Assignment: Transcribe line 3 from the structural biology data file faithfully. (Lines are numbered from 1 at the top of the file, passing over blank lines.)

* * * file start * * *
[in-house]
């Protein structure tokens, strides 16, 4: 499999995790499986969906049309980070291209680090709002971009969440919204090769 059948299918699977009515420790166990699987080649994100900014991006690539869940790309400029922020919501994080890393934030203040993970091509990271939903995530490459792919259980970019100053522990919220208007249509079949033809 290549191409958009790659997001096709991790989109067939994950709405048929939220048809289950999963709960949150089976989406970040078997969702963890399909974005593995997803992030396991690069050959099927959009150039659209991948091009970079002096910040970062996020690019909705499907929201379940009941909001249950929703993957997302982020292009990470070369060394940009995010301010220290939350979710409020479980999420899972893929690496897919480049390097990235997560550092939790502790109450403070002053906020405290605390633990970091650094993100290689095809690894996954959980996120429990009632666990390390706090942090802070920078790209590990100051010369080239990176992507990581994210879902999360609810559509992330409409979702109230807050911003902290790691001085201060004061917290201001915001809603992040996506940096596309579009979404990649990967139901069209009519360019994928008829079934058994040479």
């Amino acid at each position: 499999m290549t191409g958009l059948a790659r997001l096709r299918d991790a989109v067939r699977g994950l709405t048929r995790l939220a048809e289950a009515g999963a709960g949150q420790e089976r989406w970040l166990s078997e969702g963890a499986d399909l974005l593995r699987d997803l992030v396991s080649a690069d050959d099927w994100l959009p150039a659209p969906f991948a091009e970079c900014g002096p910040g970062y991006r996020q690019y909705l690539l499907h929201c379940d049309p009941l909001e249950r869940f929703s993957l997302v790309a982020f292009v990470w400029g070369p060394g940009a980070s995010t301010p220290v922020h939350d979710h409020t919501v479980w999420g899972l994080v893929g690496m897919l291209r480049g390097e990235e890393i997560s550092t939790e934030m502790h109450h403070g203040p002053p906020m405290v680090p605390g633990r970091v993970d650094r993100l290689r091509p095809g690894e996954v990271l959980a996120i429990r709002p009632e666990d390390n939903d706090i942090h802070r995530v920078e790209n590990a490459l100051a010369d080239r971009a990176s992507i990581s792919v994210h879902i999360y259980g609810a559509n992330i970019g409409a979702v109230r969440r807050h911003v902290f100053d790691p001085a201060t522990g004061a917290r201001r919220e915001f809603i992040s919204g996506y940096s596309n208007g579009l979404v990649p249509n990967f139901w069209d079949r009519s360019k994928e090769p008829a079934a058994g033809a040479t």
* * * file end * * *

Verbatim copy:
């Amino acid at each position: 499999m290549t191409g958009l059948a790659r997001l096709r299918d991790a989109v067939r699977g994950l709405t048929r995790l939220a048809e289950a009515g999963a709960g949150q420790e089976r989406w970040l166990s078997e969702g963890a499986d399909l974005l593995r699987d997803l992030v396991s080649a690069d050959d099927w994100l959009p150039a659209p969906f991948a091009e970079c900014g002096p910040g970062y991006r996020q690019y909705l690539l499907h929201c379940d049309p009941l909001e249950r869940f929703s993957l997302v790309a982020f292009v990470w400029g070369p060394g940009a980070s995010t301010p220290v922020h939350d979710h409020t919501v479980w999420g899972l994080v893929g690496m897919l291209r480049g390097e990235e890393i997560s550092t939790e934030m502790h109450h403070g203040p002053p906020m405290v680090p605390g633990r970091v993970d650094r993100l290689r091509p095809g690894e996954v990271l959980a996120i429990r709002p009632e666990d390390n939903d706090i942090h802070r995530v920078e790209n590990a490459l100051a010369d080239r971009a990176s992507i990581s792919v994210h879902i999360y259980g609810a559509n992330i970019g409409a979702v109230r969440r807050h911003v902290f100053d790691p001085a201060t522990g004061a917290r201001r919220e915001f809603i992040s919204g996506y940096s596309n208007g579009l979404v990649p249509n990967f139901w069209d079949r009519s360019k994928e090769p008829a079934a058994g033809a040479t």